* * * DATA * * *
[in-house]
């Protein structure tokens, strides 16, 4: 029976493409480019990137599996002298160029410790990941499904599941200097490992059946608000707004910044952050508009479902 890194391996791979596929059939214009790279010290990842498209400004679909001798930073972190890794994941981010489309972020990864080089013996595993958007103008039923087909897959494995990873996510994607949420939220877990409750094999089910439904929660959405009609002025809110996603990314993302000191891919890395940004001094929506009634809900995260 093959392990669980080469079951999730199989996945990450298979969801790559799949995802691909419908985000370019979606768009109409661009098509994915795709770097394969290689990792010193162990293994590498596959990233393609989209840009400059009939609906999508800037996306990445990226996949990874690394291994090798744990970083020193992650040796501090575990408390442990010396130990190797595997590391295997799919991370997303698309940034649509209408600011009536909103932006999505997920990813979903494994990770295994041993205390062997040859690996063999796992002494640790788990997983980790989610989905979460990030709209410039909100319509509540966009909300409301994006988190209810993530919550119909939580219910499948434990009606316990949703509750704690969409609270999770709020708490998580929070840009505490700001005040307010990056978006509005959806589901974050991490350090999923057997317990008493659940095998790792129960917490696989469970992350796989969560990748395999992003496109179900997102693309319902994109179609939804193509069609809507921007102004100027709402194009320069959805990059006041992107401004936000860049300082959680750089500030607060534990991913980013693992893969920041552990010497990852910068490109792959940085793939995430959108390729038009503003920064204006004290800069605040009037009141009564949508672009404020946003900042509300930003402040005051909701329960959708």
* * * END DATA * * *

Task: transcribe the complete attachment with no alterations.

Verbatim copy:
[in-house]
């Protein structure tokens, strides 16, 4: 029976493409480019990137599996002298160029410790990941499904599941200097490992059946608000707004910044952050508009479902 890194391996791979596929059939214009790279010290990842498209400004679909001798930073972190890794994941981010489309972020990864080089013996595993958007103008039923087909897959494995990873996510994607949420939220877990409750094999089910439904929660959405009609002025809110996603990314993302000191891919890395940004001094929506009634809900995260 093959392990669980080469079951999730199989996945990450298979969801790559799949995802691909419908985000370019979606768009109409661009098509994915795709770097394969290689990792010193162990293994590498596959990233393609989209840009400059009939609906999508800037996306990445990226996949990874690394291994090798744990970083020193992650040796501090575990408390442990010396130990190797595997590391295997799919991370997303698309940034649509209408600011009536909103932006999505997920990813979903494994990770295994041993205390062997040859690996063999796992002494640790788990997983980790989610989905979460990030709209410039909100319509509540966009909300409301994006988190209810993530919550119909939580219910499948434990009606316990949703509750704690969409609270999770709020708490998580929070840009505490700001005040307010990056978006509005959806589901974050991490350090999923057997317990008493659940095998790792129960917490696989469970992350796989969560990748395999992003496109179900997102693309319902994109179609939804193509069609809507921007102004100027709402194009320069959805990059006041992107401004936000860049300082959680750089500030607060534990991913980013693992893969920041552990010497990852910068490109792959940085793939995430959108390729038009503003920064204006004290800069605040009037009141009564949508672009404020946003900042509300930003402040005051909701329960959708």